8. I am grateful I’m not a stone sculptor. I’m sure the hammering and chiseling would disrupt the entire sacrament meeting.

    Artists have a tendency to always have the piece of artwork their working on floating somewhere in their brain. I make short notes or do quick idea sketches if an idea or a solution to a current creative problem pops up in the course of the meeting. When I come home from church, I empty my front right pants pocket of scraps of paper. Then the notes and sketches are re-done in a more permanent form with more detail. I have thought of having a small drawing pad with me but I’m afraid that if I got in the habit of drawing instead of participating in Sacrament meeting it would be rude and inappropriate. I am however okay with kids drawing because they are at an age when they are able to absorb more information at once and don’t need to pay full attention. Plus drawing is way better than snacking on Cheerios and playing with toys.

    The statement “….we (the LDS Church) don’t believe in symbolism.” is curious. If this is a dominate criticism, I would love to see a blog addressing this issue.

  9. I can’t doodle or anything else in sacrament meeting- I get distracted. The meeting is often a time of great personal revelation for me and it takes everything I have just to allow the scriptures and spiritual concepts to do their work.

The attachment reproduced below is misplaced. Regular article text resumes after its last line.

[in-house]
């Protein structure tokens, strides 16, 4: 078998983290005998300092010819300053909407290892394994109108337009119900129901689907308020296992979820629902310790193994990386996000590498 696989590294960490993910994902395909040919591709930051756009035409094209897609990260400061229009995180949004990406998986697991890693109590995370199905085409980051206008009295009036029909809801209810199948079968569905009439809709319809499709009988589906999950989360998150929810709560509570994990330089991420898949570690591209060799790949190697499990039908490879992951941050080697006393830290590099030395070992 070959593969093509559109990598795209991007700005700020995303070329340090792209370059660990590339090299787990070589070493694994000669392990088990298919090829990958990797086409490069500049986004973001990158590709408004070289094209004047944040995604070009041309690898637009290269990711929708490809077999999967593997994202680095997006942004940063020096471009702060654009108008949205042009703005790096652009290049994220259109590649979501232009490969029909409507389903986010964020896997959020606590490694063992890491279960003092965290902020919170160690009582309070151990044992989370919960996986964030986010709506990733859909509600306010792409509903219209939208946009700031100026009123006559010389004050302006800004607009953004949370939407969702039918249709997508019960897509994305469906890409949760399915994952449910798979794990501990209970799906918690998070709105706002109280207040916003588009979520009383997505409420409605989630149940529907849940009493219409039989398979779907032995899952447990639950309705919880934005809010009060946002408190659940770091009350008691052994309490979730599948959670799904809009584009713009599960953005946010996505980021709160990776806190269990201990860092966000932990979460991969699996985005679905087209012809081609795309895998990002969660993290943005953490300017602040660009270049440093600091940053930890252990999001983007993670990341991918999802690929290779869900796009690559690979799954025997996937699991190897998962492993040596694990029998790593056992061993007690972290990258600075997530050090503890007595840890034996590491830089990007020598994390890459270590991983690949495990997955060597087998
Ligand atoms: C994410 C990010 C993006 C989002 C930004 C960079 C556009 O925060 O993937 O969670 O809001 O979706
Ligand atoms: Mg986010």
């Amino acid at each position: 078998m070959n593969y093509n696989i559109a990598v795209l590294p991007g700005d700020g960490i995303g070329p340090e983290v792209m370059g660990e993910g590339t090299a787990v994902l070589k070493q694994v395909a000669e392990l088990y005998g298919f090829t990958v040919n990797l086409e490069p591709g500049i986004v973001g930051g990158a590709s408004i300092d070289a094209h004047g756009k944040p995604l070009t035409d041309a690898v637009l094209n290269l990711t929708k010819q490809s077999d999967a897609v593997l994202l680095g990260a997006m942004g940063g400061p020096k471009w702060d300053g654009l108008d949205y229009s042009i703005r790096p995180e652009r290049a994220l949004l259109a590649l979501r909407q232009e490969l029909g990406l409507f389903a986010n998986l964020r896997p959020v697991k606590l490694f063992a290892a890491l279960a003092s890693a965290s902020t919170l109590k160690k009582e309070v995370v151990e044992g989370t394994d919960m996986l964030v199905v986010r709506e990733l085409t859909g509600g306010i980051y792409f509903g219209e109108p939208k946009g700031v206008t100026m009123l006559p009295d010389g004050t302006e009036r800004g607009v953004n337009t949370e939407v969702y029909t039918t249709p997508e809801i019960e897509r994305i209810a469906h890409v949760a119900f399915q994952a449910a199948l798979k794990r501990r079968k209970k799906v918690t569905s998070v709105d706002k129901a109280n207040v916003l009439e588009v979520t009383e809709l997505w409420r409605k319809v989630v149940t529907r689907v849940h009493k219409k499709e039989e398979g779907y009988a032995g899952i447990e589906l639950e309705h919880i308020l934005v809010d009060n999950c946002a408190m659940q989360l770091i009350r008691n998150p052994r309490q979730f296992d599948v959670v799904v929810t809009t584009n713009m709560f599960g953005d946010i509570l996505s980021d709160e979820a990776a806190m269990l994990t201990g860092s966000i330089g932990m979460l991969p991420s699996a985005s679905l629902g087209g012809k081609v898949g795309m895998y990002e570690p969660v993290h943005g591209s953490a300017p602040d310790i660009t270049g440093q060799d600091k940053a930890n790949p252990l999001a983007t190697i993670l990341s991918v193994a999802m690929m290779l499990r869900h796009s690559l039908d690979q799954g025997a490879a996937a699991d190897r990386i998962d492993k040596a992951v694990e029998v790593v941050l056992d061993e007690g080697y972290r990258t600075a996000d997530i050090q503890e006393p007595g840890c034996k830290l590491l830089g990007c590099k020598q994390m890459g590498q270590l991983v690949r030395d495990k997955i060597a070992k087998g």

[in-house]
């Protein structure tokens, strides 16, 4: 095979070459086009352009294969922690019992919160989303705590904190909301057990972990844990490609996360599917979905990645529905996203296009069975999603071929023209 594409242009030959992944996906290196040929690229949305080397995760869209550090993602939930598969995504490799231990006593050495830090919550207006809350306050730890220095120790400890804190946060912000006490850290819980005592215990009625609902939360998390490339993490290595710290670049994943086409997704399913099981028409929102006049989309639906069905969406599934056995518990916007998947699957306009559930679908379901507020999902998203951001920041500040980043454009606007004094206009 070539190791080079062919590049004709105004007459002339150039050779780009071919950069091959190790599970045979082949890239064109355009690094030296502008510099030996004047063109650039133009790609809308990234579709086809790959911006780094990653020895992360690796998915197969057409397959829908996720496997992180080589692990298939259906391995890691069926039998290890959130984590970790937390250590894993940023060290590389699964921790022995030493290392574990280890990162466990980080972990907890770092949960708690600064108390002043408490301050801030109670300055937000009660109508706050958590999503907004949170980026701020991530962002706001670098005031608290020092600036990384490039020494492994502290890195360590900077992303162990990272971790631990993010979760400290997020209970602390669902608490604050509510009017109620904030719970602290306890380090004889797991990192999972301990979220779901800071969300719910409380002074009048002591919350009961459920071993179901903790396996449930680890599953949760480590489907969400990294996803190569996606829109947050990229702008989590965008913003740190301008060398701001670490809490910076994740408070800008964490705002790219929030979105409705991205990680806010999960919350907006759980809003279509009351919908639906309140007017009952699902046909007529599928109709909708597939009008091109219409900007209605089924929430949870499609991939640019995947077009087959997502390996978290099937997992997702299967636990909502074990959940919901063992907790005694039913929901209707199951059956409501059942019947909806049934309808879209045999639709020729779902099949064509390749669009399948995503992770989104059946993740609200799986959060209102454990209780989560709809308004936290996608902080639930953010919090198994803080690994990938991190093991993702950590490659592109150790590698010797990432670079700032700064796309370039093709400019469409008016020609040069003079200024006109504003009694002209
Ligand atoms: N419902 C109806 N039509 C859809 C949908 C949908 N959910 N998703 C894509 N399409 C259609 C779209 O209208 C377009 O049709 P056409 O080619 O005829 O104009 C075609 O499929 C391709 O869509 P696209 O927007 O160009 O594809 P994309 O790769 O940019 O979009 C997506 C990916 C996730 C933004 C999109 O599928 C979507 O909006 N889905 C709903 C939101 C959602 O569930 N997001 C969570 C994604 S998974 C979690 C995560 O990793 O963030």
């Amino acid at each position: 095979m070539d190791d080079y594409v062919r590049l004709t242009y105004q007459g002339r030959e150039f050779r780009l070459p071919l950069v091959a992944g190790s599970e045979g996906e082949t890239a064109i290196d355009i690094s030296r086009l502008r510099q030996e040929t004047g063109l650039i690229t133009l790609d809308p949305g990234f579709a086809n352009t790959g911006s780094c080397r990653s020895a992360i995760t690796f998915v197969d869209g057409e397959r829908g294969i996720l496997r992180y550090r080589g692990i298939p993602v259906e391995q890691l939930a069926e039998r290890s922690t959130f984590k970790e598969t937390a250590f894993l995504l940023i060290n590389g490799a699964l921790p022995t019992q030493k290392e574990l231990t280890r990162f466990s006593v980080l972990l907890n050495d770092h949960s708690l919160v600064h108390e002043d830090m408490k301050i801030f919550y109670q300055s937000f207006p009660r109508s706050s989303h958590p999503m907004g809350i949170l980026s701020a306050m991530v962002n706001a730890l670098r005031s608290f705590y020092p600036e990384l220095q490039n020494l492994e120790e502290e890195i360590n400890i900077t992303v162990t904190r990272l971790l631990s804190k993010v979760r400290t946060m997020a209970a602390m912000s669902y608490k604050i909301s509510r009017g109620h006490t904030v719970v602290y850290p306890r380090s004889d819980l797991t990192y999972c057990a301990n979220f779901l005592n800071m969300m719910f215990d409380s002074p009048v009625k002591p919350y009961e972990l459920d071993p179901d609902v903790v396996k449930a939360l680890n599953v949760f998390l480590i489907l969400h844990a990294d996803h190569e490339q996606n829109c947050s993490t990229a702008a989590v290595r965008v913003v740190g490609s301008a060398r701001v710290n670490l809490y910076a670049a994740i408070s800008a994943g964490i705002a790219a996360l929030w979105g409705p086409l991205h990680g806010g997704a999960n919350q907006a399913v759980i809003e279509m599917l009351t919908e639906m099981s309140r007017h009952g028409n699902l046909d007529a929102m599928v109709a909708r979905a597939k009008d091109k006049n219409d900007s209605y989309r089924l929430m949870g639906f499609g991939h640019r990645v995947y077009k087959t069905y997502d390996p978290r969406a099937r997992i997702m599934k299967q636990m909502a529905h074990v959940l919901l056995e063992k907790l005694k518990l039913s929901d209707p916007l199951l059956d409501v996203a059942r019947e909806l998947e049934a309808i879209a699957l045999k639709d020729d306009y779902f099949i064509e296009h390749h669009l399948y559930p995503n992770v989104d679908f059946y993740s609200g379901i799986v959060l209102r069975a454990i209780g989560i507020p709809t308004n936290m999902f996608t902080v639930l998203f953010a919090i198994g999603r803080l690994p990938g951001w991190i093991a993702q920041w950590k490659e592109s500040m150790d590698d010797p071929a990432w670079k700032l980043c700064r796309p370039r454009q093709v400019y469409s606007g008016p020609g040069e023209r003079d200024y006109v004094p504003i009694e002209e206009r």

We were recently boundaried into a ward that is exceptionally loud – thanks to a bunch of odd parents who will not take their children out – during sacrament meeting and the need for strict concentration is even greater. Add that to the fact that our “new” ward also seems to be filled with exceptionally constipated composers of spiritual rhetoric and I find I must concentrate very hard; otherwise the usually narrow spirit of the meeting is shot.

    Am envious of all who can draw or write and still get everything that is said.

  10. I have too many kids to do anything other than rock them, wipe their noses, and keep them from fiddling with the hair/clothes of the people in front of us. I do on occasion jot down notes to meditate on later for poems but other than that I’m too busy wandering the halls and trying to catch some smidgen of the Spirit!

    Oh, and, um, symbolism is totally cool in my ward. Just ask the high priests group! 😉

  11. Yes, musicians can doodle. Some of my best music has come to me during church meetings. Capture works the same as for visual arts… the empty space on the bulletin or a back of a tithing envelope pressed into emergency service.

  12. I write.

    I look at the people around me and write character sketches, descriptions, observations, and play “what-if” games about them.

  13. We had a couple in our ward who were both highly trained musicians. I don’t know if they did any music doodling but they sang the hymns holding the hymnal upside down.

  14. “I suppose musicians are pretty much excluded from any kind of doodling in Sacrament meeting . . .”

    I’ve been known to practice organ pedaling while singing hymns. (But that doesn’t work for the intermediate hymn, because our chorister has us stand up.)